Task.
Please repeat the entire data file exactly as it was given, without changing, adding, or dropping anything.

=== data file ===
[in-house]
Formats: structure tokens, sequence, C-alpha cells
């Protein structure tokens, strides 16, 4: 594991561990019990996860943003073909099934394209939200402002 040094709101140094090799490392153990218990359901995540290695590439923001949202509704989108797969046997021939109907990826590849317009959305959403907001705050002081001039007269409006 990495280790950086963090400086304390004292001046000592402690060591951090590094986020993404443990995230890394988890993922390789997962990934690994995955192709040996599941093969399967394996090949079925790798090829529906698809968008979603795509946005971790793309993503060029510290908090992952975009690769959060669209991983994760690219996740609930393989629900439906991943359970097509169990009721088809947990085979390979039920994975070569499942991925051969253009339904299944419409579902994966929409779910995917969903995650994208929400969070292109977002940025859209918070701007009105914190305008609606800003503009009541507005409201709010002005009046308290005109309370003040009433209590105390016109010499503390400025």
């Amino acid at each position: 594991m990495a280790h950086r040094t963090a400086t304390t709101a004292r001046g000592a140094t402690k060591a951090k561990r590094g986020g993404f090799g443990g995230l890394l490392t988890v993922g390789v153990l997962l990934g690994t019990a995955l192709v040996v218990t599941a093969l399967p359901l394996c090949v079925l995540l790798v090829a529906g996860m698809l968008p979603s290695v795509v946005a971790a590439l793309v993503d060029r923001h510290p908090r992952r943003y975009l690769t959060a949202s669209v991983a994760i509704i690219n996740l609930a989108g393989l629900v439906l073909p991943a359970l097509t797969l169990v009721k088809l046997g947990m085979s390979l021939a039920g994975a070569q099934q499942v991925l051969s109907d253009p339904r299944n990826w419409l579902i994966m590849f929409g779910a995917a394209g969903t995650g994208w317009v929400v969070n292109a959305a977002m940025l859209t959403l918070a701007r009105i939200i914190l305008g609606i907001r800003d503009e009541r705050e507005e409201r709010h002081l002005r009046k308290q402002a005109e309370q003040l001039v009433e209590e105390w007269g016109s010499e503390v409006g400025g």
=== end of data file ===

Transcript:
[in-house]
Formats: structure tokens, sequence, C-alpha cells
């Protein structure tokens, strides 16, 4: 594991561990019990996860943003073909099934394209939200402002 040094709101140094090799490392153990218990359901995540290695590439923001949202509704989108797969046997021939109907990826590849317009959305959403907001705050002081001039007269409006 990495280790950086963090400086304390004292001046000592402690060591951090590094986020993404443990995230890394988890993922390789997962990934690994995955192709040996599941093969399967394996090949079925790798090829529906698809968008979603795509946005971790793309993503060029510290908090992952975009690769959060669209991983994760690219996740609930393989629900439906991943359970097509169990009721088809947990085979390979039920994975070569499942991925051969253009339904299944419409579902994966929409779910995917969903995650994208929400969070292109977002940025859209918070701007009105914190305008609606800003503009009541507005409201709010002005009046308290005109309370003040009433209590105390016109010499503390400025």
């Amino acid at each position: 594991m990495a280790h950086r040094t963090a400086t304390t709101a004292r001046g000592a140094t402690k060591a951090k561990r590094g986020g993404f090799g443990g995230l890394l490392t988890v993922g390789v153990l997962l990934g690994t019990a995955l192709v040996v218990t599941a093969l399967p359901l394996c090949v079925l995540l790798v090829a529906g996860m698809l968008p979603s290695v795509v946005a971790a590439l793309v993503d060029r923001h510290p908090r992952r943003y975009l690769t959060a949202s669209v991983a994760i509704i690219n996740l609930a989108g393989l629900v439906l073909p991943a359970l097509t797969l169990v009721k088809l046997g947990m085979s390979l021939a039920g994975a070569q099934q499942v991925l051969s109907d253009p339904r299944n990826w419409l579902i994966m590849f929409g779910a995917a394209g969903t995650g994208w317009v929400v969070n292109a959305a977002m940025l859209t959403l918070a701007r009105i939200i914190l305008g609606i907001r800003d503009e009541r705050e507005e409201r709010h002081l002005r009046k308290q402002a005109e309370q003040l001039v009433e209590e105390w007269g016109s010499e503390v409006g400025g």